(PS) Barraza v. Production Framing Inc. et al

Filing 3

ORDER signed by Magistrate Judge Allison Claire on 9/7/2021 GRANTING Plaintiffs request to proceed in forma pauperis 2 ; and Plaintiff shall have 30 days from the date of this order to file an AMENDED COMPLAINT that complies with the instructions given above. If plaintiff fails to timely comply with this order, the undersigned may recommend that this action be dismissed.(Becknal, R)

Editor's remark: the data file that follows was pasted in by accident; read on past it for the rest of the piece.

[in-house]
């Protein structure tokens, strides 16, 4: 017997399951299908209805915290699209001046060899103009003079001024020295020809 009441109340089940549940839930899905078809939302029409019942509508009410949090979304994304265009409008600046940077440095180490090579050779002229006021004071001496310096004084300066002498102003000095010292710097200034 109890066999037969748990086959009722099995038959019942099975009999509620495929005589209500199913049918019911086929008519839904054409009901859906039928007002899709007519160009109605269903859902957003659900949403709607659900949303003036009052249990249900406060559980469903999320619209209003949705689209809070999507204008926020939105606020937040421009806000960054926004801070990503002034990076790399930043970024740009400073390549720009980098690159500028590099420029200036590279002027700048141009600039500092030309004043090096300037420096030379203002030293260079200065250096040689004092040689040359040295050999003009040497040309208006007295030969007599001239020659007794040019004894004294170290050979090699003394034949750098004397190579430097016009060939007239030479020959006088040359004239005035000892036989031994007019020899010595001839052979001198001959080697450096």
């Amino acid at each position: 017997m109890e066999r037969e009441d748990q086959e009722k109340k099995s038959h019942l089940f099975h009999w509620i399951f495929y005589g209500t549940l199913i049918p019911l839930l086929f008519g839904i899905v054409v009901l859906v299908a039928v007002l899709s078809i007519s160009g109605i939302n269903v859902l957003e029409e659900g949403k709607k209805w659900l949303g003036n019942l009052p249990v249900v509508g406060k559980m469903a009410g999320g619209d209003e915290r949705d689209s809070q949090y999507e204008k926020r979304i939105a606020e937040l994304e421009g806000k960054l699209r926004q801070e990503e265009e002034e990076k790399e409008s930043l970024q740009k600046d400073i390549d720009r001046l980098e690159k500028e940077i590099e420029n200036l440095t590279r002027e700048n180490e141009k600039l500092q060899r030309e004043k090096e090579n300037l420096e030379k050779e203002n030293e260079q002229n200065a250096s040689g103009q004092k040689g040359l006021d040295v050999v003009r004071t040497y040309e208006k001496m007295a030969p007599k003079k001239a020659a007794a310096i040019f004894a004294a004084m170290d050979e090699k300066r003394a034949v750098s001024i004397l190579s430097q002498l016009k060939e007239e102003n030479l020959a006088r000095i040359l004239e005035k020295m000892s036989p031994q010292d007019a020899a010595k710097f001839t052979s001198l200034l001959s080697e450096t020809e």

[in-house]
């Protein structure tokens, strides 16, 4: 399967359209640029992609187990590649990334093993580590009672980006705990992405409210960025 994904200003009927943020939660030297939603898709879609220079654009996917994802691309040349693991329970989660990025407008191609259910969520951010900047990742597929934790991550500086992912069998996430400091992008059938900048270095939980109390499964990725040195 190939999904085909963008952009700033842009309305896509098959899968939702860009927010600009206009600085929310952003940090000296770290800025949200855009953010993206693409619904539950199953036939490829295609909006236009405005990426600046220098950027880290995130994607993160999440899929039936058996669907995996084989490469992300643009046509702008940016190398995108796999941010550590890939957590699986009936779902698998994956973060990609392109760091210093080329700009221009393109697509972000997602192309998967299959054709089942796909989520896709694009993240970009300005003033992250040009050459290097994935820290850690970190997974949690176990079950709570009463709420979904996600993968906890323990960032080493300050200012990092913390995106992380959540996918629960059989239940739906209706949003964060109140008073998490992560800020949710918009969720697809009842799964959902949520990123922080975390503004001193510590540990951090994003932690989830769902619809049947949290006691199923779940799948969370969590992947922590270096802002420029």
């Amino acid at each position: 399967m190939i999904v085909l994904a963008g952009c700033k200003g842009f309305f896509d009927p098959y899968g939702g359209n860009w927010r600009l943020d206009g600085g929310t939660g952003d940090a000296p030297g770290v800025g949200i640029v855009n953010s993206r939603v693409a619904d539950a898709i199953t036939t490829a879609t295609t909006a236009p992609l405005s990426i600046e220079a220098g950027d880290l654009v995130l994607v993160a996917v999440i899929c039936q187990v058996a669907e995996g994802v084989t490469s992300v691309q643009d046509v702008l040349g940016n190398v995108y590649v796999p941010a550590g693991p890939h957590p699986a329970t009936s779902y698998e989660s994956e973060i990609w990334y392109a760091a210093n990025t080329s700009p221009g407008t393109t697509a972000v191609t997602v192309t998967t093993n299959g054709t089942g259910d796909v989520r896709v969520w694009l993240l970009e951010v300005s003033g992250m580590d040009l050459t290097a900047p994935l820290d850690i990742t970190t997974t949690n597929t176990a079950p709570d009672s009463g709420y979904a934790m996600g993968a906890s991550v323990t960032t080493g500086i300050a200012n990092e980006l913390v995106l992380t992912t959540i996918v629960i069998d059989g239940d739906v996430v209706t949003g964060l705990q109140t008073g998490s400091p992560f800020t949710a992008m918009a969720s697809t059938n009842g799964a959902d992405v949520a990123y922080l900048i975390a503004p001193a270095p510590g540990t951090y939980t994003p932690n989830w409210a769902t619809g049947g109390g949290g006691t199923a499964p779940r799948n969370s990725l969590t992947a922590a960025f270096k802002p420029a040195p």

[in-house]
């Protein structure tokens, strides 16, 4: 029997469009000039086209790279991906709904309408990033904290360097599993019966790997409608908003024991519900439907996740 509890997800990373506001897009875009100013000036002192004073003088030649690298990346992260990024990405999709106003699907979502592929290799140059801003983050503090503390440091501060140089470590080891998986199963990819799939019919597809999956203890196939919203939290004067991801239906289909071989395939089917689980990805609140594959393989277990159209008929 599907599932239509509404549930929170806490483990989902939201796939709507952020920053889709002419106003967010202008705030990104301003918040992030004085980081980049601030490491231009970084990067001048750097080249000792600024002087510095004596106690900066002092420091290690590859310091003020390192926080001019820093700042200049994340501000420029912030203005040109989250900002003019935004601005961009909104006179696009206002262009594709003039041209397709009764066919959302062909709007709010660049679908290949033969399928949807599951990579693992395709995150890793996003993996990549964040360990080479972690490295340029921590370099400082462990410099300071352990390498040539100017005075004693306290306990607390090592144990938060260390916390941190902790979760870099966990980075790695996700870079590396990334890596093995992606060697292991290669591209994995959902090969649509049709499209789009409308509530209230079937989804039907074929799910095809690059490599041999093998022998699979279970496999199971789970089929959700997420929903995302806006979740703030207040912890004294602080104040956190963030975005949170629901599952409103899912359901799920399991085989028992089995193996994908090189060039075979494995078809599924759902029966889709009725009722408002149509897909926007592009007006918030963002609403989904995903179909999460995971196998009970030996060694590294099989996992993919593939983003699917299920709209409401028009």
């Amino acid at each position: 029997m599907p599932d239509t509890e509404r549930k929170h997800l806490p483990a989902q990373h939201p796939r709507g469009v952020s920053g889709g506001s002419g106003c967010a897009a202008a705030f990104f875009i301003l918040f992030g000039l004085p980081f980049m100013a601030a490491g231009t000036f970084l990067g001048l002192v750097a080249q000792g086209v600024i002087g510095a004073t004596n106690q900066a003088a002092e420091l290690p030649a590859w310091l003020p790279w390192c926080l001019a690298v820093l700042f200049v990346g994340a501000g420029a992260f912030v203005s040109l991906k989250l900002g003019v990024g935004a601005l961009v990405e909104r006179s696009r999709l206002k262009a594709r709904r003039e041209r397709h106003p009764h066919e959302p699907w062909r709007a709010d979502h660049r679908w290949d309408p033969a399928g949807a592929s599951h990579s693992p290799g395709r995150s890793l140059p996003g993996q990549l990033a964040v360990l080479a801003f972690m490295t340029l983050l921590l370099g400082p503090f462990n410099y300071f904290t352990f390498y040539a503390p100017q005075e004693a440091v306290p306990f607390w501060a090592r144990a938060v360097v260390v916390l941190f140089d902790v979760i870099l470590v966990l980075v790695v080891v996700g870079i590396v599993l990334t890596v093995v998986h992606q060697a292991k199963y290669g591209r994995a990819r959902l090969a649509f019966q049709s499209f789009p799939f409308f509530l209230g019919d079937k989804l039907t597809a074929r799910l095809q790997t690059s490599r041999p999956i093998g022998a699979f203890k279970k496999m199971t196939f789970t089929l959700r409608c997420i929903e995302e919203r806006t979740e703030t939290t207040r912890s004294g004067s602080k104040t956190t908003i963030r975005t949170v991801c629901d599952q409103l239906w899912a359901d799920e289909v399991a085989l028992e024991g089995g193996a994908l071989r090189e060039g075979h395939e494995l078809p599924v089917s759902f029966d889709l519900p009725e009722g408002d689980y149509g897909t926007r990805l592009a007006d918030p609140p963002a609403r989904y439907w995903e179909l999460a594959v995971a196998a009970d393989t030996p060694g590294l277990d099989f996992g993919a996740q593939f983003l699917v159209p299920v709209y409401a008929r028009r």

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Case 2:21-cv-01562-KJM-AC Document 3 Filed 09/07/21 Page 1 of 7 1 2 3 4 5 6 7 8 UNITED STATES DISTRICT COURT 9 FOR THE EASTERN DISTRICT OF CALIFORNIA 10 11 MATTHEW BARRAZA, 12 13 14 15 No. 2:21-cv-01562 KJM AC PS Plaintiff, v. ORDER PRODUCTION FRAMING, INC., et al., Defendants. 16 17 Plaintiff is proceeding in this action pro se. The matter was accordingly referred to the 18 undersigned by E.D. Cal. 302(c)(21). Plaintiff has filed a request for leave to proceed in forma 19 pauperis (“IFP”), and has submitted the affidavit required by that statute. See 28 U.S.C. 20 § 1915(a)(1). The motion to proceed IFP will therefore be granted. 21 22 I. SCREENING The federal IFP statute requires federal courts to dismiss a case if the action is legally 23 “frivolous or malicious,” fails to state a claim upon which relief may be granted, or seeks 24 monetary relief from a defendant who is immune from such relief. 28 U.S.C. § 1915(e)(2). 25 Plaintiff must assist the court in determining whether or not the complaint is frivolous, by drafting 26 the complaint so that it complies with the Federal Rules of Civil Procedure (“Fed. R. Civ. P.”). 27 The Federal Rules of Civil Procedure are available online at www.uscourts.gov/rules- 28 policies/current-rules-practice-procedure/federal-rules-civil-procedure. 1 Case 2:21-cv-01562-KJM-AC Document 3 Filed 09/07/21 Page 2 of 7 1 Under the Federal Rules of Civil Procedure, the complaint must contain (1) a “short and 2 plain statement” of the basis for federal jurisdiction (that is, the reason the case is filed in this 3 court, rather than in a state court), (2) a short and plain statement showing that plaintiff is entitled 4 to relief (that is, who harmed the plaintiff, and in what way), and (3) a demand for the relief 5 sought. Fed. R. Civ. P. 8(a). Plaintiff’s claims must be set forth simply, concisely and directly. 6 Fed. R. Civ. P. 8(d)(1). Forms are available to help pro se plaintiffs organize their complaint in 7 the proper way. They are available at the Clerk’s Office, 501 I Street, 4th Floor (Rm. 4-200), 8 Sacramento, CA 95814, or online at www.uscourts.gov/forms/pro-se-forms. 9 A claim is legally frivolous when it lacks an arguable basis either in law or in fact. 10 Neitzke v. Williams, 490 U.S. 319, 325 (1989). In reviewing a complaint under this standard, the 11 court will (1) accept as true all of the factual allegations contained in the complaint, unless they 12 are clearly baseless or fanciful, (2) construe those allegations in the light most favorable to the 13 plaintiff, and (3) resolve all doubts in the plaintiff’s favor. See Neitzke, 490 U.S. at 327; Von 14 Saher v. Norton Simon Museum of Art at Pasadena, 592 F.3d 954, 960 (9th Cir. 2010), cert. 15 denied, 564 U.S. 1037 (2011). 16 The court applies the same rules of construction in determining whether the complaint 17 states a claim on which relief can be granted. Erickson v. Pardus, 551 U.S. 89, 94 (2007) (court 18 must accept the allegations as true); Scheuer v. Rhodes, 416 U.S. 232, 236 (1974) (court must 19 construe the complaint in the light most favorable to the plaintiff). Pro se pleadings are held to a 20 less stringent standard than those drafted by lawyers. Haines v. Kerner, 404 U.S. 519, 520 21 (1972). However, the court need not accept as true conclusory allegations, unreasonable 22 inferences, or unwarranted deductions of fact. Western Mining Council v. Watt, 643 F.2d 618, 23 624 (9th Cir. 1981). A formulaic recitation of the elements of a cause of action does not suffice 24 to state a claim. Bell Atlantic Corp. v. Twombly, 550 U.S. 544, 555-57 (2007); Ashcroft v. Iqbal, 25 556 U.S. 662, 678 (2009). 26 To state a claim on which relief may be granted, the plaintiff must allege enough facts “to 27 state a claim to relief that is plausible on its face.” Twombly, 550 U.S. at 570. “A claim has 28 facial plausibility when the plaintiff pleads factual content that allows the court to draw the 2 Case 2:21-cv-01562-KJM-AC Document 3 Filed 09/07/21 Page 3 of 7 1 reasonable inference that the defendant is liable for the misconduct alleged.” Iqbal, 556 U.S. at 2 678.  A pro se litigant is entitled to notice of the deficiencies in the complaint and an opportunity 3 to amend, unless the complaint’s deficiencies could not be cured by amendment. See Noll v. 4 Carlson, 809 F.2d 1446, 1448 (9th Cir. 1987), superseded on other grounds by statute as stated in 5 Lopez v. Smith, 203 F.3d 1122 (9th Cir.2000)) (en banc). 6 A. The Complaint 7 Plaintiff sues his former employer, Production Framing Inc., and individuals Doyle 8 Hendrick, Jose Hernandez, and Scott Bergst. ECF No. 1 at 2. Plaintiff checks the box on the 9 form complaint indicating that the basis for his lawsuit is Title VII of the Civil Rights Act of 1965 10 and the Americans with Disabilities Act of 1990. ECF No. 1 at 4. Under “other federal law” 11 plaintiff writes “discrimination retaliation.” Id. When prompted to identify the discriminatory 12 conduct at issue, plaintiff listed termination of employment, failure to promote, failure to 13 accommodate his disability, unequal terms and conditions of employment, and retaliation. Id. at 14 5. The discriminatory acts took place July 15, 2019. Id. Plaintiff alleges he was discriminated 15 against based on his race, color, national origin, and disability, though he does not identify what 16 his race, color, national origin, or disability are. Id. 17 The body of plaintiff’s complaint states that he was terminated from employment based on 18 his disability and in retaliation for requesting a reasonable accommodation on or about July 15, 19 2019. Id. at 6. Plaintiff states he provided a medical note to his employer releasing him to return 20 to work, but he did not receive a response. Id. On August 6, 2019, plaintiff was told he was 21 terminated because he did not sign a waiver that was part of his employment packet, but he was 22 not informed of the document upon his hiring. Id. Plaintiff alleges his termination was pretext 23 for discrimination in retaliation for requesting an employment accommodation. Id. Plaintiff also 24 believes it was pretext for retaliation for reporting racial harassment to his supervisor, Jose 25 Hernandez. Id. Plaintiff seeks one million dollars in damages. Id. at 8. 26 B. Analysis 27 Plaintiff’s complaint, as drafted, does not provide enough information for the court to 28 determine whether plaintiff can state a claim upon which relief can be granted. 3 Case 2:21-cv-01562-KJM-AC Document 3 Filed 09/07/21 Page 4 of 7 1 To establish a prima facie case of discrimination under Title VII, the plaintiff must show: 2 “(1) he is a member of a protected class; (2) he was qualified for his position; (3) he experienced 3 an adverse employment action; and (4) similarly situated individuals outside his protected class 4 were treated more favorably, or other circumstances surrounding the adverse employment action 5 give rise to an inference of discrimination.” Bodett v. CoxCom, Inc., 366 F.3d 736, 743 (9th 6 Cir.2004). “Title VII prohibits both intentional discrimination (known as ‘disparate treatment’) 7 as well as, in some cases, practices that are not intended to discriminate but in fact have a 8 disproportionately adverse effect on minorities (known as ‘disparate impact’).” Ricci v. 9 DeStefano, 557 U.S. 557, 577, (2009). “Proof of discriminatory motive is critical [in disparate 10 treatment cases], although it can in some situations be inferred from the mere fact of differences 11 in treatment.” Int’l Bhd. of Teamsters v. United States, 431 U.S. 324, 335 n. 15, 97 S.Ct. 1843, 12 52 L.Ed.2d 396 (1977). 13 Here, plaintiff has not established that he is a member of a protected class under Title VII. 14 He alleges racial and national origin discrimination but does not identify his race or national 15 origin. Nor does he list any facts indicating he was qualified for his position, that his employment 16 termination was related to any protected-class status, or that similarly situated individuals outside 17 his protected class status were treated more favorably. Plaintiff’s conclusory statements and 18 speculation are not enough. He must provide specific facts to establish that he can state a Title 19 VII discrimination claim. 20 As to plaintiff’s retaliation claim, plaintiff specifies retaliation was due to his request for 21 disability accommodations, but he does not allege enough facts to state a claim. The Ninth 22 Circuit has recognized that the framework used to analyze Title VII retaliation claims applies 23 equally to the ADA. Barnett v. U.S. Air, Inc., 228 F.3d 1105, 1121 (9th Cir.2000) (adopting Title 24 VII analysis for the ADA), overruled on other grounds, 535 U.S. 391 (2002). To establish a 25 prima facie case of retaliation under this framework, a plaintiff must demonstrate: (1) that he 26 engaged in a protected activity, (2) that he was thereafter subjected to adverse employment 27 action, and (3) that a causal link exists between the protected activity and the adverse 28 employment action. Id. To establish an adverse employment action, “a plaintiff must show that a 4 Case 2:21-cv-01562-KJM-AC Document 3 Filed 09/07/21 Page 5 of 7 1 reasonable employee would have found the challenged action materially adverse, which in this 2 context means it well might have dissuaded a reasonable worker from making or supporting a 3 charge of discrimination.” Burlington N. & Santa Fe Ry. Co. v. White, 548 U.S. 53, 68 (2006) 4 (quotations omitted). A causal link can be shown by direct evidence or inferred from 5 circumstantial evidence such as closeness in time between the protected activity and the 6 employment decision and whether the employer knew that the employee engaged in protected 7 activities. Yartzoff v. Thomas, 809 F.2d 1371, 1376 (9th Cir.1987). The complaint must state 8 enough facts to establish a prima facie retaliation case under the ADA. 9 10 Finally, plaintiff does not make any allegations related to the individual defendants. Because of this, he cannot state any legal claim against them. 11 II. AMENDING THE COMPLAINT 12 If plaintiff chooses to amend the complaint, the amended complaint must allege facts 13 establishing the existence of federal jurisdiction. In addition, it must contain a short and plain 14 statement of plaintiff’s claims. The allegations of the complaint must be set forth in sequentially 15 numbered paragraphs, with each paragraph number being one greater than the one before, each 16 paragraph having its own number, and no paragraph number being repeated anywhere in the 17 complaint. Each paragraph should be limited “to a single set of circumstances” where 18 possible. Rule 10(b). As noted above, forms are available to help plaintiffs organize their 19 complaint in the proper way. They are available at the Clerk’s Office, 501 I Street, 4th Floor 20 (Rm. 4-200), Sacramento, CA 95814, or online at www.uscourts.gov/forms/pro-se-forms. 21 Plaintiff must avoid excessive repetition of the same allegations. Plaintiff must avoid 22 narrative and storytelling. That is, the complaint should not include every detail of what 23 happened, nor recount the details of conversations (unless necessary to establish the claim), nor 24 give a running account of plaintiff’s hopes and thoughts. Rather, the amended complaint should 25 contain only those facts needed to show how the defendant legally wronged the plaintiff. The 26 complaint must include enough factual allegations to state a claim for each cause of action 27 alleged. 28 //// 5 Case 2:21-cv-01562-KJM-AC Document 3 Filed 09/07/21 Page 6 of 7 1 The amended complaint must not force the court and the defendants to guess at what is 2 being alleged against whom. See McHenry v. Renne, 84 F.3d 1172, 1177 (9th Cir. 1996) 3 (affirming dismissal of a complaint where the district court was “literally guessing as to what 4 facts support the legal claims being asserted against certain defendants”). The amended 5 complaint must not require the court to spend its time “preparing the ‘short and plain statement’ 6 which Rule 8 obligated plaintiffs to submit.” Id. at 1180. The amended complaint must not 7 require the court and defendants to prepare lengthy outlines “to determine who is being sued for 8 what.” Id. at 1179. 9 Also, the amended complaint must not refer to a prior pleading in order to make plaintiff’s 10 amended complaint complete. An amended complaint must be complete in itself without 11 reference to any prior pleading. Local Rule 220. This is because, as a general rule, an amended 12 complaint supersedes the original complaint. See Pacific Bell Tel. Co. v. Linkline 13 Communications, Inc., 555 U.S. 438, 456 n.4 (2009) (“[n]ormally, an amended complaint 14 supersedes the original complaint”) (citing 6 C. Wright & A. Miller, Federal Practice & 15 Procedure § 1476, pp. 556-57 (2d ed. 1990)). Therefore, in an amended complaint, as in an 16 original complaint, each claim and the involvement of each defendant must be sufficiently 17 alleged. 18 III. PRO SE PLAINTIFF’S SUMMARY 19 It is not clear that this case can proceed. The facts you have put in your complaint are not 20 enough to make any of the legal claims you have listed. Because of this, the complaint will not 21 be served on defendants. Your lawsuit cannot proceed unless you fix the problems with your 22 complaint. 23 You are being given 30 days to submit an amended complaint. If you submit an amended 24 complaint, it needs to explain in simple terms what laws or legal rights of yours were violated, by 25 whom and how, and how those violations impacted you. You need to include enough facts to 26 show that you can support your legal claims. If you do not submit an amended complaint by the 27 deadline, the undersigned will recommend that the case be dismissed. 28 //// 6 Case 2:21-cv-01562-KJM-AC Document 3 Filed 09/07/21 Page 7 of 7 1 2 IV. CONCLUSION Accordingly, IT IS HEREBY ORDERED that: 3 1. Plaintiff’s request to proceed in forma pauperis (ECF No. 2) is GRANTED; 4 2. Plaintiff shall have 30 days from the date of this order to file an amended complaint that 5 complies with the instructions given above. If plaintiff fails to timely comply with this 6 order, the undersigned may recommend that this action be dismissed. 7 DATED: September 7, 2021 8 9 10 11 12 13 14 15 16 17 18 19 20 21 22 23 24 25 26 27 28 7